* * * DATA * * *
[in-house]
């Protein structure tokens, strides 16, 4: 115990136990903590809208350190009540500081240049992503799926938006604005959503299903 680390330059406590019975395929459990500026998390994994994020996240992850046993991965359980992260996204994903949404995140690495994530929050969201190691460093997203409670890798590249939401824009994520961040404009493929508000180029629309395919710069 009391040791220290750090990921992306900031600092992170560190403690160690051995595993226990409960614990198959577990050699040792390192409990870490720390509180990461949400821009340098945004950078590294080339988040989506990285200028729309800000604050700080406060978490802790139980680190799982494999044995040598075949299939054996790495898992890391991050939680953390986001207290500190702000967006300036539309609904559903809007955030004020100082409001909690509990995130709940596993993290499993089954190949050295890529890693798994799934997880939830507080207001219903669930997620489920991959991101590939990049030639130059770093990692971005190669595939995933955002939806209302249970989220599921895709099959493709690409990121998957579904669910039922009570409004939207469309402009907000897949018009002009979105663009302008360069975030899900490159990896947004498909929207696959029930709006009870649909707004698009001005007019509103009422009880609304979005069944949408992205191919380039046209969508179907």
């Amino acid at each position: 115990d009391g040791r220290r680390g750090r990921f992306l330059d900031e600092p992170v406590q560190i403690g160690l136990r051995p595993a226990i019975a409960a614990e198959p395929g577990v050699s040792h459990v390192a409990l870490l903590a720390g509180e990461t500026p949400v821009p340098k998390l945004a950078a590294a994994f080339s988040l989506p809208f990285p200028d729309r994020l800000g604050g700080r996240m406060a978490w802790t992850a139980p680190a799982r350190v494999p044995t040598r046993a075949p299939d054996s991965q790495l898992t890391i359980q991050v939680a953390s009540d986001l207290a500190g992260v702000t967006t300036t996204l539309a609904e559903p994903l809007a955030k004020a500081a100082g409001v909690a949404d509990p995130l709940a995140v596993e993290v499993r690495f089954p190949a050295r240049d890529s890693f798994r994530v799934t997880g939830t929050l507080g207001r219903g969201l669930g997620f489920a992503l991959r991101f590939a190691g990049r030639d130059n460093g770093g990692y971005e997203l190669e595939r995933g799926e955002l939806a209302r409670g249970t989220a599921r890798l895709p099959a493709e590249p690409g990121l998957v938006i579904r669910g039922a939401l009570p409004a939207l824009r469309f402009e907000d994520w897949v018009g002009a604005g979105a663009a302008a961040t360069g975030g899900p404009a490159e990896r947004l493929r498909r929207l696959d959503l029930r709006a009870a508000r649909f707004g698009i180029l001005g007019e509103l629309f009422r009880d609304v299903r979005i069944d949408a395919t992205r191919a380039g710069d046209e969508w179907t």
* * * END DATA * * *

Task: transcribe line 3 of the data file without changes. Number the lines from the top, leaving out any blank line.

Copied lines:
């Amino acid at each position: 115990d009391g040791r220290r680390g750090r990921f992306l330059d900031e600092p992170v406590q560190i403690g160690l136990r051995p595993a226990i019975a409960a614990e198959p395929g577990v050699s040792h459990v390192a409990l870490l903590a720390g509180e990461t500026p949400v821009p340098k998390l945004a950078a590294a994994f080339s988040l989506p809208f990285p200028d729309r994020l800000g604050g700080r996240m406060a978490w802790t992850a139980p680190a799982r350190v494999p044995t040598r046993a075949p299939d054996s991965q790495l898992t890391i359980q991050v939680a953390s009540d986001l207290a500190g992260v702000t967006t300036t996204l539309a609904e559903p994903l809007a955030k004020a500081a100082g409001v909690a949404d509990p995130l709940a995140v596993e993290v499993r690495f089954p190949a050295r240049d890529s890693f798994r994530v799934t997880g939830t929050l507080g207001r219903g969201l669930g997620f489920a992503l991959r991101f590939a190691g990049r030639d130059n460093g770093g990692y971005e997203l190669e595939r995933g799926e955002l939806a209302r409670g249970t989220a599921r890798l895709p099959a493709e590249p690409g990121l998957v938006i579904r669910g039922a939401l009570p409004a939207l824009r469309f402009e907000d994520w897949v018009g002009a604005g979105a663009a302008a961040t360069g975030g899900p404009a490159e990896r947004l493929r498909r929207l696959d959503l029930r709006a009870a508000r649909f707004g698009i180029l001005g007019e509103l629309f009422r009880d609304v299903r979005i069944d949408a395919t992205r191919a380039g710069d046209e969508w179907t």